Since 2012 Marbury has served as co-chair of the African American Biblical Hermeneutics section of the Society of Biblical Literature. There, he raises the question of meaning for African American communities. In Pillars of Cloud and Fire: The Politics of Exodus in African American Biblical Interpretation (New York University Press, 2015), he uses cultural studies as a mode of inquiry and builds on the method developed in Imperial Dominion. Pillars of Cloud and Fire recovers trajectories of counter-history in examples of African American biblical interpretation heretofore unexamined by biblical scholars. Focusing on figures such as Absalom Jones, David Walker, Zora Neale Hurston, Frances E. W. Harper, Adam Clayton Powell, Martin Luther King, Jr., and Albert Cleage, Marbury asks, “What meaning(s) has the exodus story held for successive African American communities in the U.S. from the antebellum period through the era the Black Power Movement?”
rev. dr. Teresa Smallwood, jd
Rev. Dr. Teresa L. Smallwood, Esq. was born in Windsor, North Carolina.
She is the daughter of the late Harry and the late Mattie Cherry Smallwood. Dr. Smallwood graduated from Bertie Senior High School with honors in 1978. She attended the University of North Carolina at Chapel Hill for undergraduate studies where she majored in Speech Communications and Afro-American Studies and graduated with a B.A. Degree. She received the Juris Doctor Degree in 1985 from North Carolina Central University School of Law.
Dr. Smallwood began her legal career with Legal Services of the Southern Piedmont in Charlotte, NC. She also work as a staff attorney for the Children’s Law Center in the same city. In 1989, she served as an Assistant District Attorney until she commenced her private practice that spanned more than two decades.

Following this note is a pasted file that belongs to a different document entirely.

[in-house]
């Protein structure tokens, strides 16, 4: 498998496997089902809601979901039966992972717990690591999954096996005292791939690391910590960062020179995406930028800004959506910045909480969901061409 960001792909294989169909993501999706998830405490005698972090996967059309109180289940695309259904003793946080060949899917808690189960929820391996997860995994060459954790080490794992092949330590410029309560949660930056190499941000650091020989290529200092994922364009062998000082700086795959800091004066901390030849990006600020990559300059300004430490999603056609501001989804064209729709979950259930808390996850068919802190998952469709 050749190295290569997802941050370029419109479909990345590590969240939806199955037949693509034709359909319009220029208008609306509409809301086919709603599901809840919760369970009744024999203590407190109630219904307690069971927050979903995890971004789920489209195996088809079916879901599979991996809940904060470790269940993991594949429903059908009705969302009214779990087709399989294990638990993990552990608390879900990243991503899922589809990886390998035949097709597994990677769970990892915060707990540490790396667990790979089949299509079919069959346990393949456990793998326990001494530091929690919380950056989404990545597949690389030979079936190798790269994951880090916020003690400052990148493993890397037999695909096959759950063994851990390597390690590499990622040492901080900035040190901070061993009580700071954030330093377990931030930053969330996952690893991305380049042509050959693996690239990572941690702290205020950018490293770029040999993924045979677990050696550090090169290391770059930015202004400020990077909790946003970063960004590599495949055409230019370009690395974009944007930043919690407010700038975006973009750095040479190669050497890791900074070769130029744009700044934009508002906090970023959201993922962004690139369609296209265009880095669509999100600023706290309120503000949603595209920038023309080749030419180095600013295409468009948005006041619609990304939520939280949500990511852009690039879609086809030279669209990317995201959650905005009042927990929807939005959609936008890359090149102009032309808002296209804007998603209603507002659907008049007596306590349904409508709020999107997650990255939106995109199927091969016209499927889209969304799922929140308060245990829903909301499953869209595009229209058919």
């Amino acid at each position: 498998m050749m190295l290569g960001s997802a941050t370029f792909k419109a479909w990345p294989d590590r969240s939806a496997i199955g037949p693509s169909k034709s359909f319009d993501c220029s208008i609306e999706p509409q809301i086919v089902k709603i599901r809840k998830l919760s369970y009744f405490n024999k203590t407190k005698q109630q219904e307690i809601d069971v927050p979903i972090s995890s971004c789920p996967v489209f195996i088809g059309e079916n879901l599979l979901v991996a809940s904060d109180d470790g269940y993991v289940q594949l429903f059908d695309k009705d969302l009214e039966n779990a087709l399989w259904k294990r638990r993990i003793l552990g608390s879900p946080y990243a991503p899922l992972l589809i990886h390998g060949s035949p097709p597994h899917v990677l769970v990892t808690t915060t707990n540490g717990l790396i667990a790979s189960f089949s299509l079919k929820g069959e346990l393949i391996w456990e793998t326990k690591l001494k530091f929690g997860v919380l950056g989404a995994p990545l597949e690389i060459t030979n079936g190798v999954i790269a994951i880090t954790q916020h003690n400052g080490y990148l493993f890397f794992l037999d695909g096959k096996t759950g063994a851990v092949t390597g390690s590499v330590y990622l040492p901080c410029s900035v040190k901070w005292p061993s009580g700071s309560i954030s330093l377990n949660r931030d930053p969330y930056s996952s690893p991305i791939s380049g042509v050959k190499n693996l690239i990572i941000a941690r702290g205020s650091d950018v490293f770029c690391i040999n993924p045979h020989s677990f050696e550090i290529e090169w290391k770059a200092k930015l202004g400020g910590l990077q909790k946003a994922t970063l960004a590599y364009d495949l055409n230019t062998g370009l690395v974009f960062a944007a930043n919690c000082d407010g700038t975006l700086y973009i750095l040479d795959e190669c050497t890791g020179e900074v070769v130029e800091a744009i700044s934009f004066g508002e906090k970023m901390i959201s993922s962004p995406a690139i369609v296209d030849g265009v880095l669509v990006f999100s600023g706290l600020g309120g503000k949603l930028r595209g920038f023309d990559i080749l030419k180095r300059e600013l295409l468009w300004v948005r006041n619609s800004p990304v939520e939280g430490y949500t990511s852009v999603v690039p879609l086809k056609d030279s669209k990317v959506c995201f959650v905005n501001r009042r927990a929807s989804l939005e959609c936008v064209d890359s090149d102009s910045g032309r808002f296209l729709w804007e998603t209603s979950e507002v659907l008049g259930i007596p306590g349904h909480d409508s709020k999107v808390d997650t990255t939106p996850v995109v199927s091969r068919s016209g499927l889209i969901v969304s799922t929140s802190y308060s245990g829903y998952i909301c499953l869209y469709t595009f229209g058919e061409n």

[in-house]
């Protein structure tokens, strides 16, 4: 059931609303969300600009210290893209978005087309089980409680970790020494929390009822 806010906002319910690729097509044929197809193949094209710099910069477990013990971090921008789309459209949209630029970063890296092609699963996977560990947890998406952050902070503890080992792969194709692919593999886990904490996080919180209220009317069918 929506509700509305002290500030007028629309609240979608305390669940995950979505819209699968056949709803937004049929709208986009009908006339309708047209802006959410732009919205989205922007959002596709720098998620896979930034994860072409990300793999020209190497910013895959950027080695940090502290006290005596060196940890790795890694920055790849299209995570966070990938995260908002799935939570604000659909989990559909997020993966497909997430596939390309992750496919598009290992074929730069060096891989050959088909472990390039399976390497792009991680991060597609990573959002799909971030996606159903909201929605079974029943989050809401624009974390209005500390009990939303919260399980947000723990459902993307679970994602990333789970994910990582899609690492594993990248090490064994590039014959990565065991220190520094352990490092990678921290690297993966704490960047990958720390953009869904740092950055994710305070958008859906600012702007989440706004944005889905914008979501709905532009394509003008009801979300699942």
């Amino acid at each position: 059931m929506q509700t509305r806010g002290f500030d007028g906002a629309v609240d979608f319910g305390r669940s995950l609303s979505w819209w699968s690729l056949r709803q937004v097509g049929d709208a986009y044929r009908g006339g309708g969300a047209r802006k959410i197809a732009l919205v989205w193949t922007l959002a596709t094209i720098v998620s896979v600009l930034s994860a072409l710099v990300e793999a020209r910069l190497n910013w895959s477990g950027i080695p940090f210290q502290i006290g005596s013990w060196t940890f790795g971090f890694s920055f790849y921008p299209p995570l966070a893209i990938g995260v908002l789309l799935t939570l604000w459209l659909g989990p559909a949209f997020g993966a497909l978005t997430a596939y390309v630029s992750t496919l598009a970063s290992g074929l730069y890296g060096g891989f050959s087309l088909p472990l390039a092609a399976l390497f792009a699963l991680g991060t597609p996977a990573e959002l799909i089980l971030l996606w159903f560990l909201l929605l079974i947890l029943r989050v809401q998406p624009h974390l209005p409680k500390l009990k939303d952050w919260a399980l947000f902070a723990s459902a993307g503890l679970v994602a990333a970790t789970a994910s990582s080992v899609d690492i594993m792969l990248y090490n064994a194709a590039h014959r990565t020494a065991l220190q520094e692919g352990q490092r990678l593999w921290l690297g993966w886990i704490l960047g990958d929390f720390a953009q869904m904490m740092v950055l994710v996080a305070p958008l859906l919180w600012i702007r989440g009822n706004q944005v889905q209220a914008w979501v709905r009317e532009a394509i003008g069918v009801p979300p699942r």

Shameka Nicole Cathey
Track II: Racialized Economics
PUBLIC POLICY: RACIAL JUSTICE AND THE WEALTH GAP
Dr. Cathey earned her Doctor of Philosophy in Political Science from Howard University. She has gained various teaching experiences at colleges including Howard University, Prince George’s Community College, The University of the District of Columbia, James Madison University, Tougaloo College, and Brown University. She currently serves on the faculty of American Baptist College where she teaches African American Politics and Social Justice. Her research interests are in the areas of Civil Rights, African American Politics, and Women, Gender & Sexuality Studies. As a scholar-activist, she intentionally works to integrate applied research with social justice issues. She prides herself on working in partnership with students, colleagues and community advocates to uplift the freedom, affirmation, and celebration of all diverse identities. She serves the profession through membership and committees within her professional associations including the American Political Science Association (APSA), National Conference of Black Political Scientists (NCOBPS), and American Society of Public Administrators (ASPA). Dr. Cathey is also a Dean’s Scholar at Vanderbilt Divinity School and anticipates graduating with a Master of Divinity in May 2021.
Professor Daniel Sharfstein, jd
Track II: Racialized Economics
LAW: THE POLITICS OF DIVISION
Daniel Sharfstein’s scholarship focuses on the legal history of race in the United States. He received a 2013 Guggenheim Fellowship to support his work on a book-length exploration of post Reconstruction America, Thunder in the Mountains: Chief Joseph, Oliver Otis Howard and the Nez Perce War (W.W. Norton & Company, 2017). His book, The Invisible Line: Three American Families and the Secret Journey from Black to White (Penguin Press, 2011), won the 2012 J. Anthony Lukas Book Prize for excellence in non-fiction as well as the Law & Society Association’s 2012 James Willard Hurst Jr. Prize for socio-legal history, the William Nelson Cromwell Book Prize from the American Society for Legal History, and the Chancellor’s Award for Research from Vanderbilt. His article, “Atrocity, Entitlement, and Personhood in Property” won the Association of American Law Schools 2011 Scholarly Papers Competition. His writing has also appeared in the Yale Law Journal, Minnesota Law Review, New York Times, Slate, Washington Post, Economist, American Prospect and Legal Affairs. For his research on civil rights and the color line in the American South, Professor Sharfstein was awarded an Alphonse Fletcher, Sr., fellowship and a National Endowment for the Humanities fellowship, and he was the inaugural recipient of the Raoul Berger Visiting Fellowship in Legal History at Harvard Law School.